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Organic Food: Not Just for Hippies and Yuppies Anymore

Buzzle Staff Mar 10, 2020
Organic food is not only good for you; it's also good to you. And it keeps the soil healthy, too.
By Lana Christian

What's the big deal with organic food? You may have seen labels for it in the grocery store. Then you checked the prices and headed for your tried-and-true brands instead. Organic food is worth a second look-for many reasons.
Do chemicals like pesticides make a difference in the way food tastes? Absolutely! If you compare them side by side, you'll be amazed. In general, pesticides dull the flavor of all fruits and vegetables. Once you taste an organic apple or organic broccoli, you'll know what I mean. (Your kids may even learn to like some vegetables!)
When I was thirsty, I never reached for a glass of milk. Milk was something that kept your mouth wet while you ate toast or cake. I never dreamed of drinking it "standalone"-until I tasted organic milk. It tastes so fresh and-pure. My skeptical husband was convinced after one taste test.
Organic bananas are much sweeter than those grown with pesticides. And you don't have to wait until organic bananas ripen to get that sweet taste.
Does chicken have a flavor all its own, or does it exist solely to soak up whatever it's cooked with? Organic chicken has a delicious flavor that's not gamey.
If you don't fully wash your organic produce, you won't worry about what's still clinging to the outside of it. If it's organic dirt, that's actually good for you.
One of the staff members where I shop for organic food gave me this general rule of thumb for magnitudes of contamination. If the amount of residual pesticides in meat = 1, then the amount in dairy products = 5; and the amount in fresh produce = 14.
I haven't crunched the math to translate that to U.S. government statistics on "relative toxicity loading" of each food group. But, speaking from experience as one who switched to organic food to help recover from a serious illness.
I can tell you that eating organic food made a huge difference in the way I felt and helped me along the road to recovery. Our family has stuck with organics ever since.
Eating organic food is not only good for you; it's also good to you. It decreases the toxic load that your body has to break down every day. Your body rids itself of car exhaust, synthetic perfumes, toxins from mold and bacteria in poorly filtered air, and a host of other "yuck", 24/7. If you eat "conventional" food, your body also has to break down all the hormones, antibiotics and pesticides that are in the food you eat.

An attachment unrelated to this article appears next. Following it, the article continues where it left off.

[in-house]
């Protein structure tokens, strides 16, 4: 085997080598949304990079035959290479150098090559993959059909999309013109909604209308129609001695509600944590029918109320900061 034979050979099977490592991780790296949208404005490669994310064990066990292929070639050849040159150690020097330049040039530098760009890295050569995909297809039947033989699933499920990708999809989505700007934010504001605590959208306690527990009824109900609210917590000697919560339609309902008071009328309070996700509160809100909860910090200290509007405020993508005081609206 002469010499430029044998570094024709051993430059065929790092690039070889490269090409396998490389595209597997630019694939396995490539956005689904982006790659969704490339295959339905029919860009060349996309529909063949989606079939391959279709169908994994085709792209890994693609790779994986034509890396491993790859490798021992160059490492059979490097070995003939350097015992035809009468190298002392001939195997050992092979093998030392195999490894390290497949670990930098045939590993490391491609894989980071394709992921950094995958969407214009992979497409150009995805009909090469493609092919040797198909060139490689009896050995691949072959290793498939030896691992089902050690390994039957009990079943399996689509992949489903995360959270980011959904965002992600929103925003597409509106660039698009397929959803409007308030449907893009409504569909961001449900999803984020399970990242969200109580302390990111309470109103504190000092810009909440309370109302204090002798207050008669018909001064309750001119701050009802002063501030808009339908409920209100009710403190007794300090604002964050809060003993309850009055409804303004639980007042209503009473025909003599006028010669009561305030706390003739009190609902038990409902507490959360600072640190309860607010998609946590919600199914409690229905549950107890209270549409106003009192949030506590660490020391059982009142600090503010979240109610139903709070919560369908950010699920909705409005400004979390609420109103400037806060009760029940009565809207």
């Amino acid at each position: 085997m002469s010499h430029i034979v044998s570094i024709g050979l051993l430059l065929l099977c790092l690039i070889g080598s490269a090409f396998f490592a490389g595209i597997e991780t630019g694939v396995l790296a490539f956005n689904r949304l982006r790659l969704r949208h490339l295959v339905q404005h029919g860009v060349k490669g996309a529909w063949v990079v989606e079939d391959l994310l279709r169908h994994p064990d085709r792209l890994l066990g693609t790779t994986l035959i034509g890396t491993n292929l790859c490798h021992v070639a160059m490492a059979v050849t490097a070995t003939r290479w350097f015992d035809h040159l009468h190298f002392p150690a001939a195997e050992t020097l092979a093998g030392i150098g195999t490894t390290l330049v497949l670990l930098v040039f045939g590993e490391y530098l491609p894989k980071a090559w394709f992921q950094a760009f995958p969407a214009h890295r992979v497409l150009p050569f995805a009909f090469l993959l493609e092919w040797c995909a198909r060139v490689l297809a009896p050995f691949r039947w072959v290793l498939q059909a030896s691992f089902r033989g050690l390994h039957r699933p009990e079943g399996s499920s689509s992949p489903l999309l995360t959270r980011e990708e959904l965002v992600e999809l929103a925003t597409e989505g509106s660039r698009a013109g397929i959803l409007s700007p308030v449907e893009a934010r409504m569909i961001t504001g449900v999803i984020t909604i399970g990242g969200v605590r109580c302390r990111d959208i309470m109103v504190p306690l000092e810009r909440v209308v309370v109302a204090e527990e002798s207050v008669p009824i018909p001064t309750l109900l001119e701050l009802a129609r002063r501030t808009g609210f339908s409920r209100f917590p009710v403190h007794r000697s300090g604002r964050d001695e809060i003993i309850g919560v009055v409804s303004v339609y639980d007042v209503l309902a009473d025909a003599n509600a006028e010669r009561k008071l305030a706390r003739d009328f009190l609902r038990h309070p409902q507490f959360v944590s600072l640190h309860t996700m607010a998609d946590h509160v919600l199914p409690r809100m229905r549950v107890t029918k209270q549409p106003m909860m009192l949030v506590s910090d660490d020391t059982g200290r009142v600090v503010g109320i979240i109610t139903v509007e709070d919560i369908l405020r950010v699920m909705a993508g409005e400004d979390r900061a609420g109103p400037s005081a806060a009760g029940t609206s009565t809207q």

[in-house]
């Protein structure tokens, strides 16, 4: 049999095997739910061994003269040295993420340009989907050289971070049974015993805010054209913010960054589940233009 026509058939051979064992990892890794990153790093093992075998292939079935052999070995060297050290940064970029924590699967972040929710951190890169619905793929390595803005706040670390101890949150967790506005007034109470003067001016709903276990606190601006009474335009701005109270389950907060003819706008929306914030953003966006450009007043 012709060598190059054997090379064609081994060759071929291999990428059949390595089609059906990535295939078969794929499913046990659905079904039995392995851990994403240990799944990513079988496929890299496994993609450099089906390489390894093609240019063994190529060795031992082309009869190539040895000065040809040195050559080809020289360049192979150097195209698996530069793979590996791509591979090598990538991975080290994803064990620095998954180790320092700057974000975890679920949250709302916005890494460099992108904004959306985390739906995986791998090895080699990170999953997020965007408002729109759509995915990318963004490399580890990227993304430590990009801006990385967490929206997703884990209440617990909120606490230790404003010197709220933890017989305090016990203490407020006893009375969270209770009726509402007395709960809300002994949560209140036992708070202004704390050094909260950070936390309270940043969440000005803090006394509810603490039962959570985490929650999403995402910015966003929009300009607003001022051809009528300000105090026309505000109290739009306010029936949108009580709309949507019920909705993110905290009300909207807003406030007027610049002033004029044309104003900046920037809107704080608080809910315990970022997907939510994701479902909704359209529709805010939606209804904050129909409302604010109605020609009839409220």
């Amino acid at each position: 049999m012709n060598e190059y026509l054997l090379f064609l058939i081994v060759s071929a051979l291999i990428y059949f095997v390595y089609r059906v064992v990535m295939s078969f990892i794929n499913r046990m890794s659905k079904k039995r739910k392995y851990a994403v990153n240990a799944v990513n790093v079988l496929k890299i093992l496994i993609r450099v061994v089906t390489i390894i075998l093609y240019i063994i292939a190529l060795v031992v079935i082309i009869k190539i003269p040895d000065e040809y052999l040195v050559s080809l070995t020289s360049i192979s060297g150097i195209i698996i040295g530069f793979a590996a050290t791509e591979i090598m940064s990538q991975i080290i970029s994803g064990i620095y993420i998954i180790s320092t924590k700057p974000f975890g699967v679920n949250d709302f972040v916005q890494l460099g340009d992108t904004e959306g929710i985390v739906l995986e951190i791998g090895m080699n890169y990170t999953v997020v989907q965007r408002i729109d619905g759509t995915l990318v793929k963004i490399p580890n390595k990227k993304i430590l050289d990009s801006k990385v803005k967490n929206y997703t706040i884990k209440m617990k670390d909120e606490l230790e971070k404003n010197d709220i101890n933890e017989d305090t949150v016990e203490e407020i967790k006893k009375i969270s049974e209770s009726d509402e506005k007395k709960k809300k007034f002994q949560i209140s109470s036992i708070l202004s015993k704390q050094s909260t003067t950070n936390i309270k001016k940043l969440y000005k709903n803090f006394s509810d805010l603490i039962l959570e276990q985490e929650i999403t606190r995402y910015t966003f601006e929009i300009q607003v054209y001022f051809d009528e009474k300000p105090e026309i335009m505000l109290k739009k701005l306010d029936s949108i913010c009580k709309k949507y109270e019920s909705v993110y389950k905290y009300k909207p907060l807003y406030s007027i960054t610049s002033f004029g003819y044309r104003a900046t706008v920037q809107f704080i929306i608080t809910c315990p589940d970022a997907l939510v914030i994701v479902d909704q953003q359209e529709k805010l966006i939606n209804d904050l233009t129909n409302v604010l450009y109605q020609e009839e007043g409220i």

This is critical in children, who eat more food relative to their body mass. A recent University of Washington study compared children who did and didn't eat organic fruits and vegetables. The ones who didn't, had six times higher concentrations of pesticide metabolites than the children who ate organic food. Organophosphates from pesticides are known to disrupt the nervous system.
Getting back to the cost: yes, you will pay more for organic food. In some cases, it may not be much more. In other cases, as in dairy products, it could be 50% more. The cost has made us more aware of how important it is not to waste food. We pack leftovers in lunches every day. We literally don't throw any food away (unless it spoils unexpectedly).
It also helps us appreciate the availability of seasonal food. We enjoy food more than we did before. And it tastes so much better, that we rarely eat out now-which helps balance our food budget.
The importance of organic food extends beyond personal eating choices. There's a "big picture" aspect to this as well. Organic farming is a sustainable process that improves soil health, fertility, and the ecosystem in which crops and livestock are raised.
When plants live in a soil where they can extract exactly what they need to grow, you get plant health, soil health, and a better-tasting, healthy crop yield.
Better flavor actually comes from "living soil" that can give the plants the complex mixture of nutrients they need-as they need it. No synthetic nutrient can duplicate this process on a day-to-day basis. Organic farming is good stewardship of the earth.
Why should you care about soil? Here's why.

Pesticides and herbicides deplete the soil of micoorganisms that can supply the soil with nitrogen and other nutrients. That produces "dead soil"-soil that simply becomes a place for plants to take root.
Rather than be nourished by the soil itself, the plants become totally dependent on the farmer for adding nitrogen, phosphorus, and other nutrients. The soil also becomes incapable of fighting nature's challenges: pests, disease, and drought. Instead, it needs more synthetic chemicals to do that job.
Synthetic pesticides don't provide protection by simply sitting on the plant's surface. They're designed to be taken up by the plant in a process called translocation. In addition, a substantial amount of corn, soybeans, canola, and other major crops are either genetically engineered or have chemicals (including pesticides) injected into them.
So don't think you can simply wash off all the pesticides that conventional food contains. Animals get a one-two punch from being injected with hormones and antibiotics, as well as grazing on grass that's been sprayed with pesticides and herbicides. All those synthetics are passed on to you when you eat their meat.
Organic farmers are not allowed to use synthetic pesticides, fertilizers, sewage, or anything else that would negatively impact the crops or animals being raised. Pest control and weed control are done by natural methods. This requires extra labor-think of mulching an entire field instead of spraying it for weed control-but it produces superior results.

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Better land. Better crops. Better tasting food. Better health for you. Now that's worth a lot.